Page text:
Etymology
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Byronic (adj.)

1823, pertaining to, characteristic of, or resembling British poet George Gordon, 6th Baron Byron (1788-1824) or his poetry.

Perfect she was, but as perfection is
  Insipid in this naughty world of ours,
Where our first parents never learn'd to kiss
  Till they were exiled from their earlier bowers,
Where all was peace, and innocence, and bliss
  (I wonder how they got through the twelve hours),
Don Jose like a lineal son of Eve,
  Went plucking various fruit without her leave.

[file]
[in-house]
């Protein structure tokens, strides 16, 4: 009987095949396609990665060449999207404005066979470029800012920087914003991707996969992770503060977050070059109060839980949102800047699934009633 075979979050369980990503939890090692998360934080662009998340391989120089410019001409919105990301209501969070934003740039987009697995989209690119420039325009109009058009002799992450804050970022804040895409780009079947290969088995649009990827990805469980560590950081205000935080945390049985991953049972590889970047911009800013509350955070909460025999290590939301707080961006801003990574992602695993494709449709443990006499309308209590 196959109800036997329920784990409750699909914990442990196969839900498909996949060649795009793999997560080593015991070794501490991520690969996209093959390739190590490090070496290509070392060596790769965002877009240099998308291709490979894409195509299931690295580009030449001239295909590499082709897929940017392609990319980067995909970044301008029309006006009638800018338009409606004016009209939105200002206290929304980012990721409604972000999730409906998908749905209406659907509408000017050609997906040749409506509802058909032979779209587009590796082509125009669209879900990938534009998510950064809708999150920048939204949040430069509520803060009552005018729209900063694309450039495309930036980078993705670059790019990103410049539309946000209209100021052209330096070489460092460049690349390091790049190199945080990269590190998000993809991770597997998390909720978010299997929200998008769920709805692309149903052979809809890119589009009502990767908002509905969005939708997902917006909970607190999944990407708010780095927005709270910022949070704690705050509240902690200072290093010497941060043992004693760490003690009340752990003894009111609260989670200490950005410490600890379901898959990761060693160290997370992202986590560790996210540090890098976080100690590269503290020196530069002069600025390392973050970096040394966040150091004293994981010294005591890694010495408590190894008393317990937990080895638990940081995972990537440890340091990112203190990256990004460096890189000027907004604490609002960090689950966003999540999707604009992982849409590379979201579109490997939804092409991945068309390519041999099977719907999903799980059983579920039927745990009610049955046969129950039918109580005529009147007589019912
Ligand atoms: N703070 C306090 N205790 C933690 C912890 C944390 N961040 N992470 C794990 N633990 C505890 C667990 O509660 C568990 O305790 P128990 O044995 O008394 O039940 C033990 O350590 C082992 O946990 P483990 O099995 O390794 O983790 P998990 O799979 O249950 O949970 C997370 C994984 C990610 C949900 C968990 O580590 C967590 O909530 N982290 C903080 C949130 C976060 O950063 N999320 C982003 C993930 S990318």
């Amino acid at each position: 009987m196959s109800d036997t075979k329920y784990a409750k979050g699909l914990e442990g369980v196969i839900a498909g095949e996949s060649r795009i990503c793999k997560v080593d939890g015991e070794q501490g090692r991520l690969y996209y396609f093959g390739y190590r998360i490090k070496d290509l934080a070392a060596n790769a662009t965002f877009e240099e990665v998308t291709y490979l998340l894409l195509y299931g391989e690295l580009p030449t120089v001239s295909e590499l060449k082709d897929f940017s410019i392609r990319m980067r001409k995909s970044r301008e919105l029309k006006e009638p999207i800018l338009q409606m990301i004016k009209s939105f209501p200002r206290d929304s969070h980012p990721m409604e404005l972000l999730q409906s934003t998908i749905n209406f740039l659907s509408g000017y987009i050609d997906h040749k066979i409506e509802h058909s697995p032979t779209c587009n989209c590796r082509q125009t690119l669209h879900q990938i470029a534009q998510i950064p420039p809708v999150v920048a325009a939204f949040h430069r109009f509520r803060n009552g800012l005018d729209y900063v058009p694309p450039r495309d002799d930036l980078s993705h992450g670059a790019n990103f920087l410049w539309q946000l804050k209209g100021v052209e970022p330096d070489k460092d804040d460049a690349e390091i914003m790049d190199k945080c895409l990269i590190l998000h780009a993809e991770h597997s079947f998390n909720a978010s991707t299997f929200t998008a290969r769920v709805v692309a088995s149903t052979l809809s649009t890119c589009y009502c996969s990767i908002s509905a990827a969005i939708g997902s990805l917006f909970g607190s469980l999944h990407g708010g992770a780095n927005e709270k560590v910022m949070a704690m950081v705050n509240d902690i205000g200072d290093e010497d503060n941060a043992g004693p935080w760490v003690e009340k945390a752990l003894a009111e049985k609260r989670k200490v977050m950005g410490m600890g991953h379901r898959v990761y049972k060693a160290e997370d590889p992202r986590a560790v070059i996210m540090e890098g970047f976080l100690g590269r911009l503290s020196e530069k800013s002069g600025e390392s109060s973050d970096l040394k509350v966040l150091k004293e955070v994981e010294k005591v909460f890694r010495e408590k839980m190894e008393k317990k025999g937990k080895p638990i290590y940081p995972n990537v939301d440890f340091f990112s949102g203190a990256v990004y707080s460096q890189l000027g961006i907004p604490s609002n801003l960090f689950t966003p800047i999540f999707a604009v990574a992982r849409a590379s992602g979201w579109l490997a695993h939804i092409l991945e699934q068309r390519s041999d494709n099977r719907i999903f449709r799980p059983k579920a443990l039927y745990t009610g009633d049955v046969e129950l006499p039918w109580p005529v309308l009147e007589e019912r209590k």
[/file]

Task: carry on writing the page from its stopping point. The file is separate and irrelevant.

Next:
[from "Don Juan"]

It was on the Continent that Byron was influential, and it is not in England that his spiritual progeny is to be sought. To most of us, his verse seems often poor and his sentiment often tawdry, but abroad his way of feeling and his outlook on life were transmitted and developed and transmuted until they became so wide-spread as to be factors in great events. [Bertrand Russell, "A History of Western Philosophy," 1945]

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